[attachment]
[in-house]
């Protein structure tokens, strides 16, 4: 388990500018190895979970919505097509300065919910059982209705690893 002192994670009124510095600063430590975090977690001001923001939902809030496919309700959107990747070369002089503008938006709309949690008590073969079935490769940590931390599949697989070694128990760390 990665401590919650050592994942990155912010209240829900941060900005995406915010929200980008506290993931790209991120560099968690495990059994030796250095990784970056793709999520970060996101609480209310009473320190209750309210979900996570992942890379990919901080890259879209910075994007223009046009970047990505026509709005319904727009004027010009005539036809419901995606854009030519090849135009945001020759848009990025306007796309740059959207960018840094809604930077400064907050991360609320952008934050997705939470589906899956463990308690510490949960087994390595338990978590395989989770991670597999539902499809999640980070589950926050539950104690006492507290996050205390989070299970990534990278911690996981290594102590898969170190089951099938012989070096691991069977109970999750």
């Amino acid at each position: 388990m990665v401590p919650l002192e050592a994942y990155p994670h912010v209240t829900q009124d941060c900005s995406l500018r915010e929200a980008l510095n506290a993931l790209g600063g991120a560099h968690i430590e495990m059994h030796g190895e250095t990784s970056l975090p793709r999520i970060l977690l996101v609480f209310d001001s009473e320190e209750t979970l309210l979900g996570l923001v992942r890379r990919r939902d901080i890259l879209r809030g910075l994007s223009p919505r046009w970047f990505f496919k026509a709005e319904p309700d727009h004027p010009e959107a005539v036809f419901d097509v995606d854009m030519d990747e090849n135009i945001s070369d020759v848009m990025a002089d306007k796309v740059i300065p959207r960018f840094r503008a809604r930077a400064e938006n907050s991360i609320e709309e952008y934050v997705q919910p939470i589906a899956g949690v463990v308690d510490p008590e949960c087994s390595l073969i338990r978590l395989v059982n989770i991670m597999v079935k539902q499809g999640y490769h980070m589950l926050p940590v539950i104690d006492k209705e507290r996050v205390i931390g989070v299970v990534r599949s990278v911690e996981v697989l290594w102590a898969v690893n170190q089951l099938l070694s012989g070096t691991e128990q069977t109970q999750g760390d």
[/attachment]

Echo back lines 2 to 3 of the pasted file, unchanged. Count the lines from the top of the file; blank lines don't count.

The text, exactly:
């Protein structure tokens, strides 16, 4: 388990500018190895979970919505097509300065919910059982209705690893 002192994670009124510095600063430590975090977690001001923001939902809030496919309700959107990747070369002089503008938006709309949690008590073969079935490769940590931390599949697989070694128990760390 990665401590919650050592994942990155912010209240829900941060900005995406915010929200980008506290993931790209991120560099968690495990059994030796250095990784970056793709999520970060996101609480209310009473320190209750309210979900996570992942890379990919901080890259879209910075994007223009046009970047990505026509709005319904727009004027010009005539036809419901995606854009030519090849135009945001020759848009990025306007796309740059959207960018840094809604930077400064907050991360609320952008934050997705939470589906899956463990308690510490949960087994390595338990978590395989989770991670597999539902499809999640980070589950926050539950104690006492507290996050205390989070299970990534990278911690996981290594102590898969170190089951099938012989070096691991069977109970999750």
């Amino acid at each position: 388990m990665v401590p919650l002192e050592a994942y990155p994670h912010v209240t829900q009124d941060c900005s995406l500018r915010e929200a980008l510095n506290a993931l790209g600063g991120a560099h968690i430590e495990m059994h030796g190895e250095t990784s970056l975090p793709r999520i970060l977690l996101v609480f209310d001001s009473e320190e209750t979970l309210l979900g996570l923001v992942r890379r990919r939902d901080i890259l879209r809030g910075l994007s223009p919505r046009w970047f990505f496919k026509a709005e319904p309700d727009h004027p010009e959107a005539v036809f419901d097509v995606d854009m030519d990747e090849n135009i945001s070369d020759v848009m990025a002089d306007k796309v740059i300065p959207r960018f840094r503008a809604r930077a400064e938006n907050s991360i609320e709309e952008y934050v997705q919910p939470i589906a899956g949690v463990v308690d510490p008590e949960c087994s390595l073969i338990r978590l395989v059982n989770i991670m597999v079935k539902q499809g999640y490769h980070m589950l926050p940590v539950i104690d006492k209705e507290r996050v205390i931390g989070v299970v990534r599949s990278v911690e996981v697989l290594w102590a898969v690893n170190q089951l099938l070694s012989g070096t691991e128990q069977t109970q999750g760390d």